Time shares are tough to sell, even in the best of times. But now the shared vacation properties and their hefty annual fees have become nearly impossible to unload and are breeding a horde of scam artists preying on eager sellers.
Nearly 8 million people -- about 7% of U.S. households -- own a time share, a vacation property owned by many people who take turns using it.
The slow economic recovery, and the fact that the first generation to buy time shares 35 years ago has been retiring, means many people are looking to sell. Craigslist, EBay and specialized listing service RedWeek.com are chock-full of offerings.
But how much they're worth is a different issue. One Florida listing service estimates that most time shares are selling for no more than 10% of the original price. Some owners are lucky to get pennies on the dollar.
"We've never seen the resale market where it is now," said Brian Rogers of the Timeshare Users Group, a consumer advocacy group in Jacksonville, Fla., that runs the listing service. Most owners "huff away mad" when told their time share has depreciated like a Yugo, he said.
Then there are the scams.
Resale scammers feeding on desperation have run so rampant that the Better Business Bureau named time-share resale swindles one of the top rip-offs of 2010.
One such scam goes like this: Someone tells you they have a buyer lined up and to just pay a flat fee. In another, some company says that for an upfront fee that can be thousands of dollars, it will take your unwanted time share off your hands and sell it. The swindlers take the fee and don't follow through. Many advertise by postcard.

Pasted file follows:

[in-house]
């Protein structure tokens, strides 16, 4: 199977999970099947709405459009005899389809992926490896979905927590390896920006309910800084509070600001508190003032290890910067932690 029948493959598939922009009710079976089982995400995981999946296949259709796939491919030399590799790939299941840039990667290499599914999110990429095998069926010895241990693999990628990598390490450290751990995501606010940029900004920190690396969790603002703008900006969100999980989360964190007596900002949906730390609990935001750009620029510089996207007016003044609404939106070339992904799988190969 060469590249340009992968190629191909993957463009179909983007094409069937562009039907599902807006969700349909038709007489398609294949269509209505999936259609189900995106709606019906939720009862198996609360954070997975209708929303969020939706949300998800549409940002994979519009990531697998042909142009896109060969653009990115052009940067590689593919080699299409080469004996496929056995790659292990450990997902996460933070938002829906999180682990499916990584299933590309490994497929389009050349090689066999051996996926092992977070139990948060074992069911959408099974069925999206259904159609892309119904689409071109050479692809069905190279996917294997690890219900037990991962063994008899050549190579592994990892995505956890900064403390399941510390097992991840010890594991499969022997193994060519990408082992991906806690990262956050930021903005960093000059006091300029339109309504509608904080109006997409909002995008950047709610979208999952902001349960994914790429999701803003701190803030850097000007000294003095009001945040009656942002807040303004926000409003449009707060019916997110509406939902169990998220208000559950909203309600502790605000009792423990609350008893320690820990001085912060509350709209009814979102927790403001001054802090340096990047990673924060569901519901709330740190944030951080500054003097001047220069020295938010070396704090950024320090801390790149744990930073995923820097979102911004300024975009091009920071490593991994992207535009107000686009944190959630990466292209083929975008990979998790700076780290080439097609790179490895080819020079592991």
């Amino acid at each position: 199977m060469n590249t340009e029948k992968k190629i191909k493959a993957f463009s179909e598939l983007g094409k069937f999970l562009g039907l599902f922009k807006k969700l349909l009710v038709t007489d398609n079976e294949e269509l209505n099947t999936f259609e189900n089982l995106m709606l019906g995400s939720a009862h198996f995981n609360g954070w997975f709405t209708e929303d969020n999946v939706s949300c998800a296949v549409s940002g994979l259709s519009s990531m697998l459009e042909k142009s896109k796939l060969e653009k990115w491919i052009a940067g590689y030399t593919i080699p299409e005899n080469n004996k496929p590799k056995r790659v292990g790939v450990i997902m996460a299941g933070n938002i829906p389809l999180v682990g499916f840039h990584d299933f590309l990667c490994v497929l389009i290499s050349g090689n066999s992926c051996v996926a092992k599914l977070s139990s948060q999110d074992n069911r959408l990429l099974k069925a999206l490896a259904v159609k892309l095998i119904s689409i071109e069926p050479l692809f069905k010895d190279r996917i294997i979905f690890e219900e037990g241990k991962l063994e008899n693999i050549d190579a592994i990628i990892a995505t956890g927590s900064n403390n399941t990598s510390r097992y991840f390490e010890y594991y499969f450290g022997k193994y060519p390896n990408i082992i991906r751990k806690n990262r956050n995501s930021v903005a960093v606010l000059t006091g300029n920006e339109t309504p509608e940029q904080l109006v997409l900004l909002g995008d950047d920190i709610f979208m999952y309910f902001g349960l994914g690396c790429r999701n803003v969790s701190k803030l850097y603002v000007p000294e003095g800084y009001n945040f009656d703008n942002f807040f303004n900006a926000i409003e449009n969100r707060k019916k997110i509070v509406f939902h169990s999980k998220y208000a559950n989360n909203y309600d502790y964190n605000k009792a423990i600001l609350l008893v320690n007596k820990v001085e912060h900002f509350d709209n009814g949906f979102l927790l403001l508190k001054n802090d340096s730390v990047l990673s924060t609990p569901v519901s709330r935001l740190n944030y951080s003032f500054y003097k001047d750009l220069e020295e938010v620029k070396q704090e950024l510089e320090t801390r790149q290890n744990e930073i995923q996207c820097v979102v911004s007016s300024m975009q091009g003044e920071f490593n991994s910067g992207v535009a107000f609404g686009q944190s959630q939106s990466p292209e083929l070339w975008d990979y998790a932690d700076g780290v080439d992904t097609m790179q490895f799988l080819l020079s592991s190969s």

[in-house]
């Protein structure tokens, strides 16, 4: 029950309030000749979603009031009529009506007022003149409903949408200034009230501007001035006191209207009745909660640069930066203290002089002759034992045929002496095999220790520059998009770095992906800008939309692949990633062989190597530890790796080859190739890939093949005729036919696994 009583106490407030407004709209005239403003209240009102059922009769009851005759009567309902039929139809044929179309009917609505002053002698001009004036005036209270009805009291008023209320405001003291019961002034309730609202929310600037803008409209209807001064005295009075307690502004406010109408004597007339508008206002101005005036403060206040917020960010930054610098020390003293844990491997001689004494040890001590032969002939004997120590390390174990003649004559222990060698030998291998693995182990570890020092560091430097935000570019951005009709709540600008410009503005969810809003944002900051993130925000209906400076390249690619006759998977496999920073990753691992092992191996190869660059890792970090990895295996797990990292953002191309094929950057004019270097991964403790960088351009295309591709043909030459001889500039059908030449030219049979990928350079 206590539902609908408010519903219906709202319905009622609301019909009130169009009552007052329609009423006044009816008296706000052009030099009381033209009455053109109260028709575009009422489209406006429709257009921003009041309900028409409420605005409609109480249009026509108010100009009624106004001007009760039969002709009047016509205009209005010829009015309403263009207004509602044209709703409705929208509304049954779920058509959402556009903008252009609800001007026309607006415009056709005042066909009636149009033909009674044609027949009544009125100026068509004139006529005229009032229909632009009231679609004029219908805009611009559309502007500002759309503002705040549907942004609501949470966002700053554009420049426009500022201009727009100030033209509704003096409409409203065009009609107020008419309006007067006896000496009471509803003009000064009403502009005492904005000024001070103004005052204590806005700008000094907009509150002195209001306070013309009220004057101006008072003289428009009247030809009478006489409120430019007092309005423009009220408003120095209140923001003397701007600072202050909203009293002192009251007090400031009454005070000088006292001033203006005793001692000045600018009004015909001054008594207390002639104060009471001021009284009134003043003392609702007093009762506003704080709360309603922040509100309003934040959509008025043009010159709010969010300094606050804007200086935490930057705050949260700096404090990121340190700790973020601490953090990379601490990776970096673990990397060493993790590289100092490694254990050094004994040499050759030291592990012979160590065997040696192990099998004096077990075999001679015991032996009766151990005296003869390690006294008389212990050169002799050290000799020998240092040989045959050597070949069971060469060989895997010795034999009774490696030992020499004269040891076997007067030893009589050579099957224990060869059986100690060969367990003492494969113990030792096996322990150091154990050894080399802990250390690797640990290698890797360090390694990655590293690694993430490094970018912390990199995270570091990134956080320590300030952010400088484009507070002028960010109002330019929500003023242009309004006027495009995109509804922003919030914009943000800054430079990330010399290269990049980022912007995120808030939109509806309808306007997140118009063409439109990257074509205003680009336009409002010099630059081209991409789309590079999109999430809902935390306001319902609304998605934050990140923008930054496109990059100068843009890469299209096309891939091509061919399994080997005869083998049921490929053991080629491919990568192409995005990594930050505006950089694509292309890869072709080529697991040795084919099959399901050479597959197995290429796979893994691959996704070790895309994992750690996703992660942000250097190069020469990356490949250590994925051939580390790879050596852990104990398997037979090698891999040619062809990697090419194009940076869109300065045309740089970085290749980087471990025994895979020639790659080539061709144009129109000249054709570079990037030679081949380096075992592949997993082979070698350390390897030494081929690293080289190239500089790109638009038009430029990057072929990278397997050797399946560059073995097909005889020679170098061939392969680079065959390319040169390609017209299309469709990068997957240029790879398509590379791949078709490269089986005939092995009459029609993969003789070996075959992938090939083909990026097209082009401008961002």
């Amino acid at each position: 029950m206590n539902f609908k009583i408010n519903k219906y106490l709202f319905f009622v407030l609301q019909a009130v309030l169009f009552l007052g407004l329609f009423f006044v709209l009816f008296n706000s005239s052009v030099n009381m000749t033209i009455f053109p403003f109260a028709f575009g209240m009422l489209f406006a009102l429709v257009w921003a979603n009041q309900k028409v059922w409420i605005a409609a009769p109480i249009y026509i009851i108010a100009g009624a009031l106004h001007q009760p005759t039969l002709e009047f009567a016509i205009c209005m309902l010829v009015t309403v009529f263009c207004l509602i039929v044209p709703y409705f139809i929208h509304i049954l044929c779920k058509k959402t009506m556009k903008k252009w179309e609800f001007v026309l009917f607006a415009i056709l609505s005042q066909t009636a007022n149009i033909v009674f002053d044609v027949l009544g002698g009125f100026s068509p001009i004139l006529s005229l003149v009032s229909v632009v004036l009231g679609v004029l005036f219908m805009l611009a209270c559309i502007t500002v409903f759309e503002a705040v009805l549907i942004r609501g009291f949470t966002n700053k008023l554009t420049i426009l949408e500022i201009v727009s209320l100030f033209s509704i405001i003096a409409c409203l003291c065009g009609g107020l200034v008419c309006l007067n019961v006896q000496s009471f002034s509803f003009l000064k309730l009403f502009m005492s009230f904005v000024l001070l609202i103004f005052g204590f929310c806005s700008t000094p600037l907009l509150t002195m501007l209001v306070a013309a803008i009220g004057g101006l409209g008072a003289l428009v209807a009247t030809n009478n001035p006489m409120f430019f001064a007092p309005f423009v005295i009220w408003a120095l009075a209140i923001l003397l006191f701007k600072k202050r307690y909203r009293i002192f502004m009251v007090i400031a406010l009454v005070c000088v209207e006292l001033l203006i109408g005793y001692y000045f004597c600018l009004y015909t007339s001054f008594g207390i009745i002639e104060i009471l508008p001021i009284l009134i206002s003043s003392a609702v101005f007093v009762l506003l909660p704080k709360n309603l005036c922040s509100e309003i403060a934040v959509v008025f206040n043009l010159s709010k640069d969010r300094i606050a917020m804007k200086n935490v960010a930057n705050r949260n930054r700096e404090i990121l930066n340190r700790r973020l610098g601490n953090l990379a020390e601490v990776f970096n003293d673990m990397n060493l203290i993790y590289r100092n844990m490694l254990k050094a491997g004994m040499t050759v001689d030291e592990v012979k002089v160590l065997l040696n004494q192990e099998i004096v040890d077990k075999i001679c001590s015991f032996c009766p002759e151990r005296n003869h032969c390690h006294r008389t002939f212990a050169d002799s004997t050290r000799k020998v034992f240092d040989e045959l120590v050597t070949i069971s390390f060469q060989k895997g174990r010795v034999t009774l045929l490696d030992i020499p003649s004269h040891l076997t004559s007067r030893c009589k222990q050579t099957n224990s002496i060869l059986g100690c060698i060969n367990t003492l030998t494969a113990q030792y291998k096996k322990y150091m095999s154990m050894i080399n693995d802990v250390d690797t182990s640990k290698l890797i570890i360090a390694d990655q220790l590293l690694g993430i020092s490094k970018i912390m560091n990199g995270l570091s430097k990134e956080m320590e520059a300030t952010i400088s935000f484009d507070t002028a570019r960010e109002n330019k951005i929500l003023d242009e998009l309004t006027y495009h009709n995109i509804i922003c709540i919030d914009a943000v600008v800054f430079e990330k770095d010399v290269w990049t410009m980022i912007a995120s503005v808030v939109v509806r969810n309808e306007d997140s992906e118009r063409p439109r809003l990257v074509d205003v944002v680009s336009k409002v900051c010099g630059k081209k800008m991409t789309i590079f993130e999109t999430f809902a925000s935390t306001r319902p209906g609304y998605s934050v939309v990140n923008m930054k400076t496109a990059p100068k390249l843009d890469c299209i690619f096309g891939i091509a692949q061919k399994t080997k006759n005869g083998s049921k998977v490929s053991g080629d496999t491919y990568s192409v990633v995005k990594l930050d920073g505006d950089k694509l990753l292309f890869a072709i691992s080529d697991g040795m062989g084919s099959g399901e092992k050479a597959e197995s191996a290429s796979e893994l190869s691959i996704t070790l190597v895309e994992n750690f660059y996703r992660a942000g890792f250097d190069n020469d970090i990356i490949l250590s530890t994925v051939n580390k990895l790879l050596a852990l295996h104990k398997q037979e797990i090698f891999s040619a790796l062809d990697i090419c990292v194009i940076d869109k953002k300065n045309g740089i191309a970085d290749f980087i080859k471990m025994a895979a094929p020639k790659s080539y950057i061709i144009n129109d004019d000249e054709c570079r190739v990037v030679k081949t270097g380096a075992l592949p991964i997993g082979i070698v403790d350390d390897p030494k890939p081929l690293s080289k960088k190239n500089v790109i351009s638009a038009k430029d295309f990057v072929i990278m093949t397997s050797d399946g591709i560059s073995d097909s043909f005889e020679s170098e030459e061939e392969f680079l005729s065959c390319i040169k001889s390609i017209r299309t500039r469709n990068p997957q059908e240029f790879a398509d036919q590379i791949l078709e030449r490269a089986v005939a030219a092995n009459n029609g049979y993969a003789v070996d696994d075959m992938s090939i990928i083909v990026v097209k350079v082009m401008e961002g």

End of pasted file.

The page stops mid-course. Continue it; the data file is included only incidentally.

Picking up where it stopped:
Florida has launched a statewide crackdown on time-share resale fraud. Its attorney general's office is investigating at least a dozen companies.
Even the top industry group, the American Resort Development Assn. in Washington, D.C., has issued five consumer advisories on resale scams in recent months.
"In a down market they come out of the woodwork," Chief Executive Howard Nusbaum said.
Time-share sales sank 35% to $6.3 billion in 2009, the latest year for which data are available, according to the resort development group. Sales have dropped 40% from the 2007 peak.
Owners continue to fall behind on time-share loans, although overall default rates are down from their peak in January 2010, when 1 in 10 time-share owners was in default, according to Fitch Ratings, which tracks securitized time-share loans that are bundled up and resold to investors. The annualized default rate was 8.51% in December.
Nusbaum blames the current trouble on the recession and credit freeze, as well as the demographics of retiring baby boomers. Cash-strapped consumers have cut back on luxuries, and resort developers have found it harder to line up credit for would-be buyers.
There are just not as many consumer protections in the secondary market, where time shares get resold, he said. "We're kind of where the used car industry was in 1962."
People have to give up thinking that time shares are a financial or real estate investment, Nusbaum said. It's a lifestyle investment, and its real value is the use owners get out of it.
But Bernie Wiklund hasn't been to his Cape Cod time share in nearly seven years. The retired engineer who lives in Ramsey, Minn., is working as a security guard to make ends meet and can't afford to fly out to Cape Cod or fork out $1,000 a year in fees.
He's advertised his two-week time share on Craigslist for nearly six years and marked it down to $5,000, a fraction of the more than $14,000 he paid in the 1980s.
"I'd like to retire," he said. "I'm 72."
Kim Holbrook knows the feeling. The 56-year-old Brooklyn Park, Minn., resident has been trying for six years to sell the four time shares she and her husband bought years ago when they lived in the South.
Her advice for first-time buyers: Don't. "There isn't a market. You can't resell," Holbrook said. "Everything I've seen ... it's for pennies on the dollar."
That's great news for buyers, of course. Mike Spillane, 67, picked up his eighth time share weeks ago: a one-week stay in a four-bedroom, four-bath unit in historic Williamsburg, Va.
"We know if the market doesn't fully recover that we're not going to get a lot of money for some of them," he said. "But we've gotten use out of them for many years."